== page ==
Dieting isn’t that easy.
As I am sitting here writing, I am on day two of a diet that my wife, the wonderful Tracy, started two weeks ago.
While day one felt pretty easy; on day two, I have already hit a wall.
Instead of sitting here pondering column ideas while the cursor blinks endlessly, I can only think about the cheeseburger I can’t have.
I imagine myself sneaking off to some place with the worst-for-you burgers possible — Jack in the Box, Whataburger, McDonalds, Wendy’s. All the fast food places come to mind, but the local joints I know would probably really satisfy my craving.
What are all of them again? Lets think about it. In no particular order: Black Meg, Billy Bobs, Fries Etc., Mel’s, Galaxy Burgers. I am sure I’m missing someone.
Gosh, I hope I am not forgetting the best, because I would be mad if I were to take a bite of a burger, only to realize there is a better one at that exact moment.
If I were to sneak off, I would need to plan and scheme on how to avoid letting people know.
It would be easy enough to sit inside some restaurant somewhere by myself. But eventually someone would ask me how dieting went today, and I do not lie well.
I would fumble and slip and spill the truth all over the floor like Coke or Dr Pepper rushing out of a soda fountain.
While the cheeseburger and the mountain of fries I would definitely decide to order as a side would be great, the wrath of being caught and lying about it would not outweigh the goodness.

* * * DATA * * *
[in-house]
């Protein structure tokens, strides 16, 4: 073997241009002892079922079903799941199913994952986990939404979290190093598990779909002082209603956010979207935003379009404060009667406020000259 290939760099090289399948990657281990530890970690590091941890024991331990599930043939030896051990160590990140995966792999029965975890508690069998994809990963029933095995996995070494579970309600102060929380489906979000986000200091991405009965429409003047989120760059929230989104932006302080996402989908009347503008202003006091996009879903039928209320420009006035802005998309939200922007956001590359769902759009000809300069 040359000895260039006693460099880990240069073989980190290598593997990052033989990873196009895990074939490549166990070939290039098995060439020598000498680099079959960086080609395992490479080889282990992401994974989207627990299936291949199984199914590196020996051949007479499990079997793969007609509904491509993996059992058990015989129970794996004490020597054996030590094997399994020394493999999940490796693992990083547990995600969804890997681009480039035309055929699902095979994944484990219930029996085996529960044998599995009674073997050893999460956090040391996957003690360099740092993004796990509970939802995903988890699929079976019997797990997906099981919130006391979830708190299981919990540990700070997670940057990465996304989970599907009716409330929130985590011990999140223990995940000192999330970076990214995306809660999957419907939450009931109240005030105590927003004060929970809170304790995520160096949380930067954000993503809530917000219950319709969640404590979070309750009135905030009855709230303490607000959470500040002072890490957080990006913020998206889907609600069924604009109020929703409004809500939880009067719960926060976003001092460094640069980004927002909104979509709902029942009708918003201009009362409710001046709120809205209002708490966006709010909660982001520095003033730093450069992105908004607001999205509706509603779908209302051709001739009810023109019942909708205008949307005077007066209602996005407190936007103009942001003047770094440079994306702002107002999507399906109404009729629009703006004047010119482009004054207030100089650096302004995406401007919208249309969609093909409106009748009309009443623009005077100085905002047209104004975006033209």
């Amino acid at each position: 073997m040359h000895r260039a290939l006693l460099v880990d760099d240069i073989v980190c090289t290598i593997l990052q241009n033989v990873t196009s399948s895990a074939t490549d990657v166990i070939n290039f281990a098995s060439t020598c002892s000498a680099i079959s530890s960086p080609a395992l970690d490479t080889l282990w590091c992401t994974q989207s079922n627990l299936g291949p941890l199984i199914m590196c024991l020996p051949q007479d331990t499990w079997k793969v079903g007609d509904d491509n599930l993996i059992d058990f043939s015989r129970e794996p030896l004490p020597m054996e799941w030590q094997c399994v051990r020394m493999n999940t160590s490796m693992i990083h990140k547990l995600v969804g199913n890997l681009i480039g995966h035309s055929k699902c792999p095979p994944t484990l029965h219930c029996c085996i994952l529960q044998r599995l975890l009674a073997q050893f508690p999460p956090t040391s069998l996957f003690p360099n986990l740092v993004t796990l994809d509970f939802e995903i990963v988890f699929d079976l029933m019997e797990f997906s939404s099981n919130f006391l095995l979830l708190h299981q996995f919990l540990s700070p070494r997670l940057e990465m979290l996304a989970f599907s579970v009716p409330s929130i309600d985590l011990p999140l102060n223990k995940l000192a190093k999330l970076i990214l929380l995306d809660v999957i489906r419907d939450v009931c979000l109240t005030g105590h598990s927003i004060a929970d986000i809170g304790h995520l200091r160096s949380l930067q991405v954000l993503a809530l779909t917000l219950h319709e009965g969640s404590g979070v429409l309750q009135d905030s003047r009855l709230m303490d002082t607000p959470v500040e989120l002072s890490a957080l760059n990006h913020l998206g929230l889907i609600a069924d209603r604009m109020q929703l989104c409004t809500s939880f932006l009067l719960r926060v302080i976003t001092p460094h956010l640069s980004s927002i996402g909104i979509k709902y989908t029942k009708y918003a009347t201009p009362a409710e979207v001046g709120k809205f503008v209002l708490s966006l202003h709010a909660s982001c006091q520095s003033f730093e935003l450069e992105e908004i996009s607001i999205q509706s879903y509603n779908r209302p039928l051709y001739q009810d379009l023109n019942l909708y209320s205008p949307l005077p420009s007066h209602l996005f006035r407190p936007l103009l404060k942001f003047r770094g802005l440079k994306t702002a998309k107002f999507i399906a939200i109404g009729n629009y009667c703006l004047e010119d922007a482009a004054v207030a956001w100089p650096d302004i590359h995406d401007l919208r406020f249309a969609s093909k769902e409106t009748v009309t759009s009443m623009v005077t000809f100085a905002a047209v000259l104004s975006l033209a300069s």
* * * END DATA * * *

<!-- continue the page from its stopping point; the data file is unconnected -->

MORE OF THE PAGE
Or would it? That question keeps circling.
Also, if I were to give up on day two, that means I am really weak willed.
This diet isn’t close to the extremes my brother goes through to “cleanse” his body. I couldn’t believe the amount of kale and beets he told me he ate. How does he do it?
This plan has me eating a fairly strict regiment of food that allows for several substitutions of things I don’t like such as canned tuna. Plus I am only cutting out about 500 calories of what my normal diet should entail. Yes, this should be pretty easy.
As I have brought up the hankering for a cheeseburger, some of the more active and fit people in the office have said the beginning of the diet is the hardest part.
“Once you get used to it, you will do fine,” someone said.
And I know this will be true. Dieting is similar to exercising, I just have to build it into my routine and it will be smooth sailing until I reach my target weight.
By then I will have changed eating habits, which will coincide and perhaps increase my workout patterns that are already well underway.
In the end, I will be healthier, which is the ultimate goal.
And imagine that! Writing about that cheeseburger really killed the craving.